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Florian Mühlfried

This article builds on ethnographic vignettes of mistrust, with the material stemming from the South Caucasus. Although mistrust has recently gained attention as a phenomenon sui generis, the impact of objects on the stirring of mistrust has been largely overlooked. The present article intends to fill this lacuna by investigating how certain objects are met with mistrust because their (material or discursive) surfaces and their contents seem inconsistent. The affective response to this perceived mismatch may be articulated in frustration or anger, but also in humor or longing. With respect to longing, I elaborate how this emotion stimulates searches for hidden truths that can be found in the realm of conspiracy theory.

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Affective Solidarities?

Participating in and Witnessing Fair Trade and Women’s Empowerment in Transnational Communities of Practice

Debarati Sen

consumer-citizens in the global North to demonstrate their affective solidarity with producers in the global South by visiting certified production sites to participate in and witness the effects of fair trade on worker’s livelihoods. Their acts of

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Christiaan Beyers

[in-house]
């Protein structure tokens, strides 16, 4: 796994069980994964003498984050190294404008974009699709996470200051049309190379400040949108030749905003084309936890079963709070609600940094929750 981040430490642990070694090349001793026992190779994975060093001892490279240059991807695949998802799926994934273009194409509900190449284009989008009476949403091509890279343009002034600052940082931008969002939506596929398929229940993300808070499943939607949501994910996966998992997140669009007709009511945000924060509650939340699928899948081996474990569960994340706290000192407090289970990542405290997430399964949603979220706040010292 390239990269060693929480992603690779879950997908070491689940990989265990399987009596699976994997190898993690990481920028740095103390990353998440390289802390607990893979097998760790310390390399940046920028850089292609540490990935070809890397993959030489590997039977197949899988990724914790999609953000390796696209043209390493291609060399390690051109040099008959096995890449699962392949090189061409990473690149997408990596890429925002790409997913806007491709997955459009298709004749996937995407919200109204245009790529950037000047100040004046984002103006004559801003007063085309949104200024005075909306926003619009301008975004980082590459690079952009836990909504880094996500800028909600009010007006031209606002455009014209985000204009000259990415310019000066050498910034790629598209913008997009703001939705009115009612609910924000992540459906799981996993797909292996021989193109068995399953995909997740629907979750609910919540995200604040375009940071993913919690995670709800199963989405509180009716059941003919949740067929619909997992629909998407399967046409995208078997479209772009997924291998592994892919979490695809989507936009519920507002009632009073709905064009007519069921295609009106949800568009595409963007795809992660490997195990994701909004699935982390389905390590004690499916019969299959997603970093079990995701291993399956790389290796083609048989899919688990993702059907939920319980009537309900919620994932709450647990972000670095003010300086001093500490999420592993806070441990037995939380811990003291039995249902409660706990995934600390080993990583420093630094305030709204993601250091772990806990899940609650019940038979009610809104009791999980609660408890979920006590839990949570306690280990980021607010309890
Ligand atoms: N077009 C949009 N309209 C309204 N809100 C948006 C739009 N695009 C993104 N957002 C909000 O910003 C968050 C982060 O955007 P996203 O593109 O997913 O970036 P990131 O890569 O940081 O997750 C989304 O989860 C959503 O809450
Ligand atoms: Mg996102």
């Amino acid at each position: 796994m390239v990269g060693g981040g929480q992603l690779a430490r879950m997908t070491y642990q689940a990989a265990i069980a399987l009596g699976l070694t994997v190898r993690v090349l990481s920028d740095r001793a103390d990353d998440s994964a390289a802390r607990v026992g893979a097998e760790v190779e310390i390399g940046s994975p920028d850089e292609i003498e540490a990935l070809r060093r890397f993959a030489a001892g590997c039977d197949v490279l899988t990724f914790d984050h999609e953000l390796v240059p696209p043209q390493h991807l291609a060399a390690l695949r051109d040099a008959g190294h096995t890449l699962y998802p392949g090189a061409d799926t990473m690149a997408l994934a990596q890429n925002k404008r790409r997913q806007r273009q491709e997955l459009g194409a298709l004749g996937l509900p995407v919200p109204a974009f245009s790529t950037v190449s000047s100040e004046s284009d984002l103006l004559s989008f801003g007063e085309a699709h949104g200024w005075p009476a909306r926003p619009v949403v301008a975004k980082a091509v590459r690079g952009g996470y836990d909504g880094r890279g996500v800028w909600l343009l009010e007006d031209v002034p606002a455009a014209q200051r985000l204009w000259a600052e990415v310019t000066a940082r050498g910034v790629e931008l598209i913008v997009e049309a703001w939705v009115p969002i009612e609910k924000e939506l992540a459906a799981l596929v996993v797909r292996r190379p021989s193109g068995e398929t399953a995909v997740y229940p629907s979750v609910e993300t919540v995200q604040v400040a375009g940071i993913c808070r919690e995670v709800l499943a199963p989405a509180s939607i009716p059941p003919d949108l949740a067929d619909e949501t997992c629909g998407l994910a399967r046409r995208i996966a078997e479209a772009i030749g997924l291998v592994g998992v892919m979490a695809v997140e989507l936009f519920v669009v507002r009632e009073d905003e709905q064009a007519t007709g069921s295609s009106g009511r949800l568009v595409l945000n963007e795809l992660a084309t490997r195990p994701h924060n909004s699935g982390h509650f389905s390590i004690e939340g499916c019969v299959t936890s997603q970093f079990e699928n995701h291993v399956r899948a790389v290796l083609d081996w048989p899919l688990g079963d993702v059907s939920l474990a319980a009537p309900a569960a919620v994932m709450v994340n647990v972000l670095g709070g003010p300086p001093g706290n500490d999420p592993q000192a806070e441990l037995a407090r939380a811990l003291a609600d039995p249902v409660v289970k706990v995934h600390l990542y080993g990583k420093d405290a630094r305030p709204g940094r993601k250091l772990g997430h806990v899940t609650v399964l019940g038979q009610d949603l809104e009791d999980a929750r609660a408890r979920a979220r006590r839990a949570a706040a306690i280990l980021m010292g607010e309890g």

In the context of transitional justice, how does the reinvented state come to be assumed as a social fact? South African land restitution interpellates victims of apartheid- and colonial-era forced removals as claimants, moral and legal subjects of a virtuous 'new' state. In the emotional narratives of loss and suffering called forth in land claim forms, the state is addressed as a subject capable of moral engagement. Claim forms also 'capture' affects related to the event of forced removals as an unstable political resource. However, within an ultimately legal and bureaucratic process, the desire for recognition is typically not reciprocated. Moreover, material settlements are indefinitely delayed due to political and institutional complications. The resulting disillusionment is counterweighed by persistent aspirations for state redress.